German's dope ban

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The former German international striker, Roland Wohl- farth, has been banned with immediate effect for taking drugs.

The German football federation (DFB) said yesterday that the former Bayern Munich forward, who now plays for Bochum in the Bundesliga, tested positive for a stimulant at an indoor tournament in Leipzig on 5 January.

Wohlfarth, a former leading goalscorer in the German First Division, is the first player to face proceedings in Germany for drug abuse, although other former professionals have admitted to doping in the past.

The 31-year-old forward, who recently returned to play in Germany from the French club St Etienne, has admitted that he had taken the appetite suppressant Recatol, which contained the banned stimulant Norephedrine.

"We were informed on Friday," the Bochum coach, Klaus Toppmoller, said. "The news has hit us like a bomb - It was stupid of him.

"Roland Wohlfarth should have got some information from the doctor about the drug in question."

While admitting to taking the suppressant, Wohlfarth said he did not know that he was taking a banned substance. "It was a shock for me when I got the result of the test. I did not know what I was taking," he said.

Following a major debate about the misuse of drugs last year the DFB has increased its drugs-testing programme and is carrying out random tests at indoor tournaments for the first time as well as testing during training in the First and Second Divisions.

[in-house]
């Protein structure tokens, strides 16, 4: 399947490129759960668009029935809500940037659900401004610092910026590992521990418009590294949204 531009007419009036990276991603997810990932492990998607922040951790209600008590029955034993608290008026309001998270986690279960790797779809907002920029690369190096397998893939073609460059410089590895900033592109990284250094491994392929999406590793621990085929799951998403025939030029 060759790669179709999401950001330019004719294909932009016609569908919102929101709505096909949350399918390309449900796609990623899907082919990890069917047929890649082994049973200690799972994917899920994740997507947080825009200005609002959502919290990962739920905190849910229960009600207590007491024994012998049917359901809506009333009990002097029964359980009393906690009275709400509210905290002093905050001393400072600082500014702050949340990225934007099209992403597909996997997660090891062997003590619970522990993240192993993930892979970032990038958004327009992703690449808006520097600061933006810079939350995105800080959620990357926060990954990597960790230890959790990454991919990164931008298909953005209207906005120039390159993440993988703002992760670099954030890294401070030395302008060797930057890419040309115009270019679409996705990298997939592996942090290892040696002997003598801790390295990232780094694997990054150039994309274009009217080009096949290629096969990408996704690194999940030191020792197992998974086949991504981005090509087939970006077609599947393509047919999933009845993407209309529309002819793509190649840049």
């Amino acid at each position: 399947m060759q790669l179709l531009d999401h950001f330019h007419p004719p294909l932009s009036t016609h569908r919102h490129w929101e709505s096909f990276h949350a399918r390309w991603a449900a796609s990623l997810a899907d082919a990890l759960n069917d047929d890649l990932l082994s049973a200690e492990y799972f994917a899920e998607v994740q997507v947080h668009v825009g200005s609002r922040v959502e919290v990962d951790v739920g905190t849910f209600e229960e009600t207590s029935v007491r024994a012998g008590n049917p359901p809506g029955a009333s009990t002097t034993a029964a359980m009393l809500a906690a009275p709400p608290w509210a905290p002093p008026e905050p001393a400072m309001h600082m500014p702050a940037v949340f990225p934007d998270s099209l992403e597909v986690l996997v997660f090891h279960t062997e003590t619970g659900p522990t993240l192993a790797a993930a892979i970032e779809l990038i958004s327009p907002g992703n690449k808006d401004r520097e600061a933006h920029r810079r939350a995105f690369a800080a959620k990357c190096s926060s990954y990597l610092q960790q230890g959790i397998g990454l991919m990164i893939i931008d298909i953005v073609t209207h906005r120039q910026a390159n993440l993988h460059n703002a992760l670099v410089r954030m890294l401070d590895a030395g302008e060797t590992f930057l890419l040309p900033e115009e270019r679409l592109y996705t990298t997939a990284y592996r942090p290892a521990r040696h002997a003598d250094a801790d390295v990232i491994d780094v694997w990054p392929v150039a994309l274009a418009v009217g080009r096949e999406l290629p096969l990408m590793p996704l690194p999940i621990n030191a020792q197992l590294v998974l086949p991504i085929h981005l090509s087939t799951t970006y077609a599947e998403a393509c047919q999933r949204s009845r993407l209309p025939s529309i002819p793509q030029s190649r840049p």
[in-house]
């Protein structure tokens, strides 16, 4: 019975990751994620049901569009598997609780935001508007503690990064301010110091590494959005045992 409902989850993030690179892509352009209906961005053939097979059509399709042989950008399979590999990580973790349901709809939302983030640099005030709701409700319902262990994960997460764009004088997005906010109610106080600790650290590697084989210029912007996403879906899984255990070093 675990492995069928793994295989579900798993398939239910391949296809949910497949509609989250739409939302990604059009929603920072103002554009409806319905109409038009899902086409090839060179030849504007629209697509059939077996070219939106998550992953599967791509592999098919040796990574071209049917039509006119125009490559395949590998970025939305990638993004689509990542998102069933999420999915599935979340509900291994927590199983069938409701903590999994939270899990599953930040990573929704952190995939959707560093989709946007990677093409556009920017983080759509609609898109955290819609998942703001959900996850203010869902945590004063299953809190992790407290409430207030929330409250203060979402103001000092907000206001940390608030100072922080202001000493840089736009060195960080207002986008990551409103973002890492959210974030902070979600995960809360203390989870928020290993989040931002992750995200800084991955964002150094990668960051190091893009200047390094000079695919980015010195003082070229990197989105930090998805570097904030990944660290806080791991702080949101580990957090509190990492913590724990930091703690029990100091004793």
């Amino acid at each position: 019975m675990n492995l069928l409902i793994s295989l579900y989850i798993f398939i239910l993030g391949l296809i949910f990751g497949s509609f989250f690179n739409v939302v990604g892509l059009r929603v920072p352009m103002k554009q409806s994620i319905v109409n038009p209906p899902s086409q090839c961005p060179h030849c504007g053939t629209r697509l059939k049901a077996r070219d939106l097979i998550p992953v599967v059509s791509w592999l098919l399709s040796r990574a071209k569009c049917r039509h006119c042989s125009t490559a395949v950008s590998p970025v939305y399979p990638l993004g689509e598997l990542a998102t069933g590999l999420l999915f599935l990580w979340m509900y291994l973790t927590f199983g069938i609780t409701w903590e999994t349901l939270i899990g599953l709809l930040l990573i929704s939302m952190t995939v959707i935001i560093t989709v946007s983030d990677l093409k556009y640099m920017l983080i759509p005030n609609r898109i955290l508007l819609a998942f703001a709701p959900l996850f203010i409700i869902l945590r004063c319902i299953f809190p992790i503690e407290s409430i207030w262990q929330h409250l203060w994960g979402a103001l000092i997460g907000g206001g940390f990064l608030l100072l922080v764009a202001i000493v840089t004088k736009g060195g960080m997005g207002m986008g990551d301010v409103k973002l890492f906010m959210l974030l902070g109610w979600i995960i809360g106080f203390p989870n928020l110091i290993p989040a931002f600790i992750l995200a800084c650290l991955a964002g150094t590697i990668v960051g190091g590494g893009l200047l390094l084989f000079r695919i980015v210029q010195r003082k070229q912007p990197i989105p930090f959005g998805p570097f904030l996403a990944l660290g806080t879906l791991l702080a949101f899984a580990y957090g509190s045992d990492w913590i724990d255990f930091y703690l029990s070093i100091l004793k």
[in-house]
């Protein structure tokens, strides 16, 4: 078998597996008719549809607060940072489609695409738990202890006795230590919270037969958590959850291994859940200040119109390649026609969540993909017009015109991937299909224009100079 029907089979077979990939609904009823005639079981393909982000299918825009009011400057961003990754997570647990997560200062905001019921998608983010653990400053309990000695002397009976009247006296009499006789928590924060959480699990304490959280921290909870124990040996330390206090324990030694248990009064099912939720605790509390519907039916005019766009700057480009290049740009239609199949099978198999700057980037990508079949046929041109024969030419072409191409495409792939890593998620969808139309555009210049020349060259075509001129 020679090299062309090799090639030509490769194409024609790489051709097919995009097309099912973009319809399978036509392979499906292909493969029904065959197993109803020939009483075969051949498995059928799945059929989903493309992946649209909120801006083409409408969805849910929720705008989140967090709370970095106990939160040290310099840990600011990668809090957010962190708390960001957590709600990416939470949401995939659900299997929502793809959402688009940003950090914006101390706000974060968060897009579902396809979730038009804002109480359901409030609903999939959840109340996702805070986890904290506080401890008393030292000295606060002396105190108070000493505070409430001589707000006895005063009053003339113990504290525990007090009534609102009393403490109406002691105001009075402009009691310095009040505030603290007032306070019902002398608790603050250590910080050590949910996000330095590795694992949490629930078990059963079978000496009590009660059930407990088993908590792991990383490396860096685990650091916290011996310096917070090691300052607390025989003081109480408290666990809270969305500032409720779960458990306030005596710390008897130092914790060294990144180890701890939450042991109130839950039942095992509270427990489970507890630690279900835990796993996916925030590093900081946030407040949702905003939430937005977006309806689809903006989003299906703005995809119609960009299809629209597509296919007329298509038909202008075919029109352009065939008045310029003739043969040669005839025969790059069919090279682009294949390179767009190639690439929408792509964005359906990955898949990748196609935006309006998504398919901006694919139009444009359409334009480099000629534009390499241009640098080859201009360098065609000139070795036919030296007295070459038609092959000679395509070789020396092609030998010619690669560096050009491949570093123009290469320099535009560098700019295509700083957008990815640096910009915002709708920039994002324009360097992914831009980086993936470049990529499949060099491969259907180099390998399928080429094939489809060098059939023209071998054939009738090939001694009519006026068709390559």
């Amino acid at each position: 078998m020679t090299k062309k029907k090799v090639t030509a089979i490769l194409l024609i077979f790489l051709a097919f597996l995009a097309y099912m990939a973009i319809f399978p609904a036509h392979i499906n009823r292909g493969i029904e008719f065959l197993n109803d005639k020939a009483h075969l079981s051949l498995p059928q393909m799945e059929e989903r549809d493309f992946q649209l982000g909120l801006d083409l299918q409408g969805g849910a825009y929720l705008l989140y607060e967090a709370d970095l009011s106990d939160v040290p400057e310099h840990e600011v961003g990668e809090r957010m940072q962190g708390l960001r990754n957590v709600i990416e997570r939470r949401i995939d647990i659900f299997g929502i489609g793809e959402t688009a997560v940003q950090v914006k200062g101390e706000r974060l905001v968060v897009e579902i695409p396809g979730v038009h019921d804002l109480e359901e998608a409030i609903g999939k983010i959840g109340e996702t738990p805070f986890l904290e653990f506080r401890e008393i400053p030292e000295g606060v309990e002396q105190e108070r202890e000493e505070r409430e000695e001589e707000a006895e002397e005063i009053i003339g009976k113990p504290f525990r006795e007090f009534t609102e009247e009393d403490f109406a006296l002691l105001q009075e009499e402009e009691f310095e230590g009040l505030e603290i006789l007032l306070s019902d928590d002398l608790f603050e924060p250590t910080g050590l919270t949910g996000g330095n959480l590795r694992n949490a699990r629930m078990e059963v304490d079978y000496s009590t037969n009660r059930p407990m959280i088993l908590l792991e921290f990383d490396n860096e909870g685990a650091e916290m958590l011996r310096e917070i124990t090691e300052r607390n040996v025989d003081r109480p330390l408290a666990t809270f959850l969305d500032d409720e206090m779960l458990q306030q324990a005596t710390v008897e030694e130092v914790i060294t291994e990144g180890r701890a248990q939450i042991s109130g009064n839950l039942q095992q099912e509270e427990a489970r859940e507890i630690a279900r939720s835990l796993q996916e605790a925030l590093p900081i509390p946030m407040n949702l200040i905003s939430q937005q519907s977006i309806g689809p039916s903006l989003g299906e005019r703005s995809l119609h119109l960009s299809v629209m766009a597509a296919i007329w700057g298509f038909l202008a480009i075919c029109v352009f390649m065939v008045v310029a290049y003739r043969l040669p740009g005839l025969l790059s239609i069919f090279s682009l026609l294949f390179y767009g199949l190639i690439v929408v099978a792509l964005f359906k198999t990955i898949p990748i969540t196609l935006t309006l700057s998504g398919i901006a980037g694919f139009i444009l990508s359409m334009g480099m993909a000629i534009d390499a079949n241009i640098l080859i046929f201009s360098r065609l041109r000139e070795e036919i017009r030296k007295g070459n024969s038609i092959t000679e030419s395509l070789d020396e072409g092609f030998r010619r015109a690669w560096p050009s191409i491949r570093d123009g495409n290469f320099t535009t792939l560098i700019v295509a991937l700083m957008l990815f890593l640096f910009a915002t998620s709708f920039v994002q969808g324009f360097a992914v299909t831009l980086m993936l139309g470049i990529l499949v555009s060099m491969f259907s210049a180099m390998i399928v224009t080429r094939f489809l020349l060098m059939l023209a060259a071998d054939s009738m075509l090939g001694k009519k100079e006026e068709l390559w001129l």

The Bundesliga is taking its traditional winter break and most clubs are currently involved in indoor tournaments.

Wohlfarth faces a ban of at least four weeks. It is unclear how severe the punishment meted out by the DFB will be on the player since there are no similar incidences of drug abuse in the German game to which officials can refer.

Doping has become a major controversy in the game in recent months after the Argentinian player, Diego Maradona, was banned after testing positive for drugs at last year's World Cup finals.

Last month the England international midfielder, Paul Merson, of Arsenal, admitted to using cocaine as well as being an alcoholic. Merson was admitted to a rehabilitation clinic although he has not been charged with any offence by the Football Association. He has just resumed training with Arsenal but has not yet played in a match.

In Germany the former national team goalkeeper, Toni Schumacher, caused a furore when he wrote a controversial book containing doping accusations in the game. Last year a former Bundesliga player also admitted to taking drugs over a long period.